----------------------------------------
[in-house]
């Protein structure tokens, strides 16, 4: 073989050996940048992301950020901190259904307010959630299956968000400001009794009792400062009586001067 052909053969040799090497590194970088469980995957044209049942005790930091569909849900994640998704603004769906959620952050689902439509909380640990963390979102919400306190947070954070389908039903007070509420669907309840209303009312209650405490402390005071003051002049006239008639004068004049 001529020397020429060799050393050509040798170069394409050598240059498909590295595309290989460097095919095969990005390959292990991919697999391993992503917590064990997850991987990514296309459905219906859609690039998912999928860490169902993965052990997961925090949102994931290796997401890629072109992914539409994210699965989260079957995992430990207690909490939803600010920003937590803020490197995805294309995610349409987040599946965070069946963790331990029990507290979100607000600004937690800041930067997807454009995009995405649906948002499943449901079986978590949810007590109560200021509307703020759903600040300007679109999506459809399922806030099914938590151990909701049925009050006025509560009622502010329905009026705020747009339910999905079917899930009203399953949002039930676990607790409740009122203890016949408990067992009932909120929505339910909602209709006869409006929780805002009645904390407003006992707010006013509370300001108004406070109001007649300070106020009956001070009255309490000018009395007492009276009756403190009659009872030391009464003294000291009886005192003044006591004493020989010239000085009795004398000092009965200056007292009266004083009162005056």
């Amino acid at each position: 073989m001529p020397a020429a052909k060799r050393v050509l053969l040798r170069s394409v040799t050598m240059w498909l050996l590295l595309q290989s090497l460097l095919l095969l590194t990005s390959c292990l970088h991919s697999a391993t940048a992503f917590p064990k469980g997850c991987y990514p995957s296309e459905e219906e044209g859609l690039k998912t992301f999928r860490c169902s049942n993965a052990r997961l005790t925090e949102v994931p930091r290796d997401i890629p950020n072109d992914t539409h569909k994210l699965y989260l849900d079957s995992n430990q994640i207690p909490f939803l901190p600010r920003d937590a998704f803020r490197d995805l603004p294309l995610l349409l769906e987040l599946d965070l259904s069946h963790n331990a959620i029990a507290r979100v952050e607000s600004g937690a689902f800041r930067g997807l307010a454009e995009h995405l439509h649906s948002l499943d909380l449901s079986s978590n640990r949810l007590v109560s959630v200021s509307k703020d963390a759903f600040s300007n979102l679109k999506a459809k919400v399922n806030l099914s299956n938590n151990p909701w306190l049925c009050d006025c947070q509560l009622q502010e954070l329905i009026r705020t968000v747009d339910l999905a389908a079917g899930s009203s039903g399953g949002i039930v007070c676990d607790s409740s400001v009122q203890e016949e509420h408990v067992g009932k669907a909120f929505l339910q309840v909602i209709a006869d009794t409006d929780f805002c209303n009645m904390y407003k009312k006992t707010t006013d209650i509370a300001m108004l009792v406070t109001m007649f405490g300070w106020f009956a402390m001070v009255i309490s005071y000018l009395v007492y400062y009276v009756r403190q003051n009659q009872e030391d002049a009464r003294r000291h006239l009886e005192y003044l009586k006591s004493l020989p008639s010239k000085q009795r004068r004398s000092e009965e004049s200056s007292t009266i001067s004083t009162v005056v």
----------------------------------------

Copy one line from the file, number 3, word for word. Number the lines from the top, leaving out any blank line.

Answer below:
């Amino acid at each position: 073989m001529p020397a020429a052909k060799r050393v050509l053969l040798r170069s394409v040799t050598m240059w498909l050996l590295l595309q290989s090497l460097l095919l095969l590194t990005s390959c292990l970088h991919s697999a391993t940048a992503f917590p064990k469980g997850c991987y990514p995957s296309e459905e219906e044209g859609l690039k998912t992301f999928r860490c169902s049942n993965a052990r997961l005790t925090e949102v994931p930091r290796d997401i890629p950020n072109d992914t539409h569909k994210l699965y989260l849900d079957s995992n430990q994640i207690p909490f939803l901190p600010r920003d937590a998704f803020r490197d995805l603004p294309l995610l349409l769906e987040l599946d965070l259904s069946h963790n331990a959620i029990a507290r979100v952050e607000s600004g937690a689902f800041r930067g997807l307010a454009e995009h995405l439509h649906s948002l499943d909380l449901s079986s978590n640990r949810l007590v109560s959630v200021s509307k703020d963390a759903f600040s300007n979102l679109k999506a459809k919400v399922n806030l099914s299956n938590n151990p909701w306190l049925c009050d006025c947070q509560l009622q502010e954070l329905i009026r705020t968000v747009d339910l999905a389908a079917g899930s009203s039903g399953g949002i039930v007070c676990d607790s409740s400001v009122q203890e016949e509420h408990v067992g009932k669907a909120f929505l339910q309840v909602i209709a006869d009794t409006d929780f805002c209303n009645m904390y407003k009312k006992t707010t006013d209650i509370a300001m108004l009792v406070t109001m007649f405490g300070w106020f009956a402390m001070v009255i309490s005071y000018l009395v007492y400062y009276v009756r403190q003051n009659q009872e030391d002049a009464r003294r000291h006239l009886e005192y003044l009586k006591s004493l020989p008639s010239k000085q009795r004068r004398s000092e009965e004049s200056s007292t009266i001067s004083t009162v005056v």